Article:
Prevents workspaces from being swapped when attempting to switch to a workspace that is mapped to another region. Use warp_focus if you want to focus on the region containing the workspace and warp_pointer if you want to also send the pointer. Enable by setting to 1.
Enable or disable displaying the window class name (from WM_CLASS) in the status bar. Enable by setting to 1.
Enable or disable displaying the window instance name (from WM_CLASS) in the status bar. Enable by setting to 1.
Enable or disable displaying the window display name (from _NET_WM_NAME/WM_NAME) in the status bar. Enable by setting to 1.
To prevent excessively large window names from pushing the remaining text off the bar, it's limited to 64 characters, by default. See the bar_format option for more details.
Focus on the target window/workspace/region when clamped. For example, when attempting to switch to a workspace that is mapped on another region and workspace_clamp is enabled, focus on the region with the target workspace. Enable by setting to 1.
Centers the pointer on the focused window when using bindings to change focus, switch workspaces, change regions, etc. Enable by setting to 1.
Set the total number of workspaces available. Minimum is 1, maximum is 22, default is 10.
spectrwm allows you to define custom actions to launch programs of your choice and then bind them the same as with built-in actions. See the Bindings section below.
Custom programs in the configuration file are specified as follows:
program[action] = progpath [arg [arg ...]]
action is any identifier that does not conflict with a built-in action or keyword, progpath is the desired program, and arg is zero or more arguments to the program.
Remember that when using ‘
#’ in your program call, it must be escaped with a backslash, i.e. \#
The following argument variables will be substituted for values at the time the program is spawned:
-b if bar_at_bottom is enabled.
program[ff] = /usr/local/bin/firefox http://spectrwm.org/ bind[ff] = MOD+Shift+b # Now M-S-b launches firefox
To cancel the previous, unbind it:
bind = MOD+Shift+b
dmenu_run $dmenu_bottom -fn $bar_font -nb $bar_color -nf $bar_font_color -sb $bar_border -sf $bar_color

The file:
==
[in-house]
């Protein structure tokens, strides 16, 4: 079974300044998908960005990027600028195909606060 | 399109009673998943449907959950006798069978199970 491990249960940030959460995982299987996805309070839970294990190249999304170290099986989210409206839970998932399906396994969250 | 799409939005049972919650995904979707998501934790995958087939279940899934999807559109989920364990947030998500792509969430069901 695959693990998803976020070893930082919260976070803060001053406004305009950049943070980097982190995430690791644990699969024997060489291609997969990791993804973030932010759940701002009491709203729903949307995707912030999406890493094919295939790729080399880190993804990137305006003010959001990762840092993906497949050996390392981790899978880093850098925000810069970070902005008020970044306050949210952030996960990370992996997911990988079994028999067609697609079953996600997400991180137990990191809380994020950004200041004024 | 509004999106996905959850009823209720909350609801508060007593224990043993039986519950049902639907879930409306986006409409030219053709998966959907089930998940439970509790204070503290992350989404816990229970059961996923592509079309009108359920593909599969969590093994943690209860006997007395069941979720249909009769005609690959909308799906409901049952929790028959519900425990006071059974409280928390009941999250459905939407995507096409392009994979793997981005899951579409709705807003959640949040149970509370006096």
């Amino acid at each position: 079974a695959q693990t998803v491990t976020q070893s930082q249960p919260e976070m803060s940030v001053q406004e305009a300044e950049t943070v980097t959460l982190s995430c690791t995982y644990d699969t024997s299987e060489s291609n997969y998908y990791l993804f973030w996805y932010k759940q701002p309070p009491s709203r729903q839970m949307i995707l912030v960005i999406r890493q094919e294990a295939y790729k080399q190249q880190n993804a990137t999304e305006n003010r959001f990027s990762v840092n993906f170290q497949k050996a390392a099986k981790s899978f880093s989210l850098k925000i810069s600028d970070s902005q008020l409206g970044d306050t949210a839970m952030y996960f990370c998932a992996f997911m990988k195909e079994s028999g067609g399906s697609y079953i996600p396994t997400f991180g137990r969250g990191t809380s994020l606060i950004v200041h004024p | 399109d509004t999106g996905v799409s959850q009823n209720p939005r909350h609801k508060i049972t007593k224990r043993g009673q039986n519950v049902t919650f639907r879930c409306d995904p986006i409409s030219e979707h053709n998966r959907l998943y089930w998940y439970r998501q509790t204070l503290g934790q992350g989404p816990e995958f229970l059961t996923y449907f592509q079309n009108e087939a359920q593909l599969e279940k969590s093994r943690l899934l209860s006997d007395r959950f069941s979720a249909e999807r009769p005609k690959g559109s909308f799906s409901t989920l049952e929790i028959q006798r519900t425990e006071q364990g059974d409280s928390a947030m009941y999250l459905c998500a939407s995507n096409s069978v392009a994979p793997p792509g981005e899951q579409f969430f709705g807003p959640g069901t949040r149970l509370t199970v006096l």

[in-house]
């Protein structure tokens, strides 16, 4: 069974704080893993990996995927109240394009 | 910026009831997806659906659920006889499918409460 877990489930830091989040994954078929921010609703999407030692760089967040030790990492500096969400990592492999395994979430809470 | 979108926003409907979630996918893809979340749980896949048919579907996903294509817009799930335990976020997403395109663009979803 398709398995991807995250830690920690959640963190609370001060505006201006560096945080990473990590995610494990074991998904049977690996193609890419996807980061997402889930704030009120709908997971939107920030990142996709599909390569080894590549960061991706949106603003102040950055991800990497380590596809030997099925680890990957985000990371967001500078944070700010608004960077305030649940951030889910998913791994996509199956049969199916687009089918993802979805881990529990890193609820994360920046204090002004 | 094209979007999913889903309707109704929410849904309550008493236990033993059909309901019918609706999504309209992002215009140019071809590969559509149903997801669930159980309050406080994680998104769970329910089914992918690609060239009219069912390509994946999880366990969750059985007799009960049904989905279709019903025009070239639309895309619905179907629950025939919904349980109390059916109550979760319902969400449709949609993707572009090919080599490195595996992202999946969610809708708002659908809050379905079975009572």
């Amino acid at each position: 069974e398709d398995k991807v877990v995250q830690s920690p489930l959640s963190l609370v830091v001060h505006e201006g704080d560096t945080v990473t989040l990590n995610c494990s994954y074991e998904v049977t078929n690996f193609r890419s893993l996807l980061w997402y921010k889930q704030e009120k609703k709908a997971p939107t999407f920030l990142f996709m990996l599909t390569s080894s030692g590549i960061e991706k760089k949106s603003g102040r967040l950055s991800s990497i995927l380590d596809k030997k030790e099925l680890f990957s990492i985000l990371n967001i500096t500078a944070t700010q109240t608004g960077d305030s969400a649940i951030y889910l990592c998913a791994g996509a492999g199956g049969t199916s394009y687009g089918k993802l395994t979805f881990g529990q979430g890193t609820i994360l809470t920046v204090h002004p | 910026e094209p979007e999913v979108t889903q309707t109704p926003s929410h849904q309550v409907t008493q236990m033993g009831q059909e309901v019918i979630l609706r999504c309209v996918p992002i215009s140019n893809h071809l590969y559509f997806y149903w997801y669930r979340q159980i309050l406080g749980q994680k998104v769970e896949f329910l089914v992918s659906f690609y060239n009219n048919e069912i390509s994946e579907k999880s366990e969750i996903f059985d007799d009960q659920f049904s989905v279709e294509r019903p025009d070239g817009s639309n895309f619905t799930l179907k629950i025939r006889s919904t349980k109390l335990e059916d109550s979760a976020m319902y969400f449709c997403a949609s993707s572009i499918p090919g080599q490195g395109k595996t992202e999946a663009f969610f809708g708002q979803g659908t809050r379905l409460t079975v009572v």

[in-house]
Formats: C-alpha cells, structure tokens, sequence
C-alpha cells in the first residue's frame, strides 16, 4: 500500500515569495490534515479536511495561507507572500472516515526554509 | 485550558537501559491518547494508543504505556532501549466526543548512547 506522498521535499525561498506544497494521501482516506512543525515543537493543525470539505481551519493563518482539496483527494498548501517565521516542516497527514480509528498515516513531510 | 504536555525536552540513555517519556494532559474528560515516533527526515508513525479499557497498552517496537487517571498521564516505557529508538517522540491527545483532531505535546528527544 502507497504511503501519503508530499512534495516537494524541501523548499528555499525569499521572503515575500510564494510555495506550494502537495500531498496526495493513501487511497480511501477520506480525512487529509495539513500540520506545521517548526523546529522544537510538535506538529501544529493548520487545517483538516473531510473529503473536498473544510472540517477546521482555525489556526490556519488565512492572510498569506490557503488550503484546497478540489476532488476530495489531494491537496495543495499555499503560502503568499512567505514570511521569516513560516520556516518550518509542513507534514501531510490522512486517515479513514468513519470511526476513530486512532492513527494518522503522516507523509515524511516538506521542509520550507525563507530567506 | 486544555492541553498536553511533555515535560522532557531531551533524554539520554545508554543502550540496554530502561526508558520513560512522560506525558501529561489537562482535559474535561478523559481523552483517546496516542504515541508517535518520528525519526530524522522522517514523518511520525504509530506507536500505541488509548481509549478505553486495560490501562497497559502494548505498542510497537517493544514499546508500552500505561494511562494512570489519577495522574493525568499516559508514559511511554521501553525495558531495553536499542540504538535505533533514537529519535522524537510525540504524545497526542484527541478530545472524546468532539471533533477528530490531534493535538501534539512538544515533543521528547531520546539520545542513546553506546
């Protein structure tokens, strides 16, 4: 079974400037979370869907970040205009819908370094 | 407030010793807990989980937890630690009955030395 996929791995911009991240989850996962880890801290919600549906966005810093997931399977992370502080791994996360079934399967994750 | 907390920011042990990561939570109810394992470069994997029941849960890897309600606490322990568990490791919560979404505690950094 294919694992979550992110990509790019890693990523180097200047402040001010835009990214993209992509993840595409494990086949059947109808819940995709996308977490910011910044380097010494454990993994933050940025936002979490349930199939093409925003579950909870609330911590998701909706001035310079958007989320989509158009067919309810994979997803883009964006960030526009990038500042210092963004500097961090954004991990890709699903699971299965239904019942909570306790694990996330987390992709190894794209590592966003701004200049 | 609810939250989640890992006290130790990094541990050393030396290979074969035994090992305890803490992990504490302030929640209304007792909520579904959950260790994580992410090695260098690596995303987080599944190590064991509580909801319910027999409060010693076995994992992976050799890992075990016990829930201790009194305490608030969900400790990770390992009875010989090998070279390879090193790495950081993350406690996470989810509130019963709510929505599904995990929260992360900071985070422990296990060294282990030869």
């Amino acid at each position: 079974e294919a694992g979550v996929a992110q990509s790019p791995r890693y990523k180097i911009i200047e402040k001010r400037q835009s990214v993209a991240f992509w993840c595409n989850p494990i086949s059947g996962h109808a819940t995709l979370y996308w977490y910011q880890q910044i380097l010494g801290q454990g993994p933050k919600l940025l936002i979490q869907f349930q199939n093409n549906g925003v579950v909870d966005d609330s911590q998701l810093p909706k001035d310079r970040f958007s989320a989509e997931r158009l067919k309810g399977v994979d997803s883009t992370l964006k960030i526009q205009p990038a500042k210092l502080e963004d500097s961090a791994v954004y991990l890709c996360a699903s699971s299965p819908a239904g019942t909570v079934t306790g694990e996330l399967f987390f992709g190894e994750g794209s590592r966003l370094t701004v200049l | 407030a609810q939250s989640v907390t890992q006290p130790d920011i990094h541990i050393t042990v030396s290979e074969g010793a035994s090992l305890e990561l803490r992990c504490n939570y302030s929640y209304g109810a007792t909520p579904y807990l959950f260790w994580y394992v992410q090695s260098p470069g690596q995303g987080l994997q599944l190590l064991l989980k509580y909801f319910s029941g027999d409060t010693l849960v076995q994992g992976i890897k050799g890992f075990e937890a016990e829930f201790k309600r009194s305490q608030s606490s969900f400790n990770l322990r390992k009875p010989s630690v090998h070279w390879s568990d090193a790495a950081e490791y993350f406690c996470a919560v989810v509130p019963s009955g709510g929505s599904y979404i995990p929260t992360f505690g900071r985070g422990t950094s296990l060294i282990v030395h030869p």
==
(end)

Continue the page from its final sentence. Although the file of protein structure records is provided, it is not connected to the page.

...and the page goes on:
initscreen.sh # optional
screenshot.sh full # optional
screenshot.sh window # optional
Note that optional default programs will not be validated unless overridden. If a default program fails validation, you can resolve the exception by installing the program, modifying the program call or disabling the program by freeing the respective binding.
For example, to override lock:
program[lock] = xscreensaver-command -lock
To unbind lock and prevent it from being validated:
bind = MOD+Shift+Delete
spectrwm provides many functions (or actions) accessed via key or pointer bindings.
The default bindings are listed below:
- M-j, M-⟨TAB⟩
- M-k, M-S-⟨TAB⟩
- M-⟨Keypad 1-9⟩
- M-S-⟨Keypad 1-9⟩
The action names and descriptions are listed below:
Focus window/region under pointer.
Move window with pointer while binding is pressed.
Resize window with pointer while binding is pressed.
Same as resize but keep window centered.
Spawn a new terminal (see Programs above).
Menu (see Programs above).
Swap the master and stacking areas.
Balance master/stacking area.
Shrink master area.
Grow master area.
Add windows to master area.
Remove windows from master area.
Add columns/rows to stacking area.
Remove columns/rows from stacking area.
Move current window to master area.
Focus next window in workspace.
Focus previous window in workspace.
Focus on main window in workspace.
Focus on next window with the urgency hint flag set. The workspace is switched if needed.
Swap with next window in workspace.
Swap with previous window in workspace.
Toggle overall visibility of status bars.
Toggle status bar on current workspace.
Delete current window in workspace.
Destroy current window in workspace.
Switch to workspace n, where n is 1 through workspace_limit.
Move current window to workspace n, where n is 1 through workspace_limit.
Focus on region n, where n is 1 through 9.
Move current window to region n, where n is 1 through 9.
Move current window to workspace in next region.
Move current window to workspace in previous region.
Switch to next workspace with a window in it.
Switch to previous workspace with a window in it.
Switch to next workspace.
Switch to previous workspace.
Switch to next workspace with the current window.
Switch to previous workspace with the current window.
Switch to last visited workspace.
Switch to next region.
Switch to previous region.
Switch region to next screen.
Switch region to previous screen.
Take screenshot of entire screen (if enabled) (see Programs above).
Take screenshot of selected window (if enabled) (see Programs above).
Toggle version in status bar.
Toggle focused window between tiled and floating.
Lock screen (see Programs above).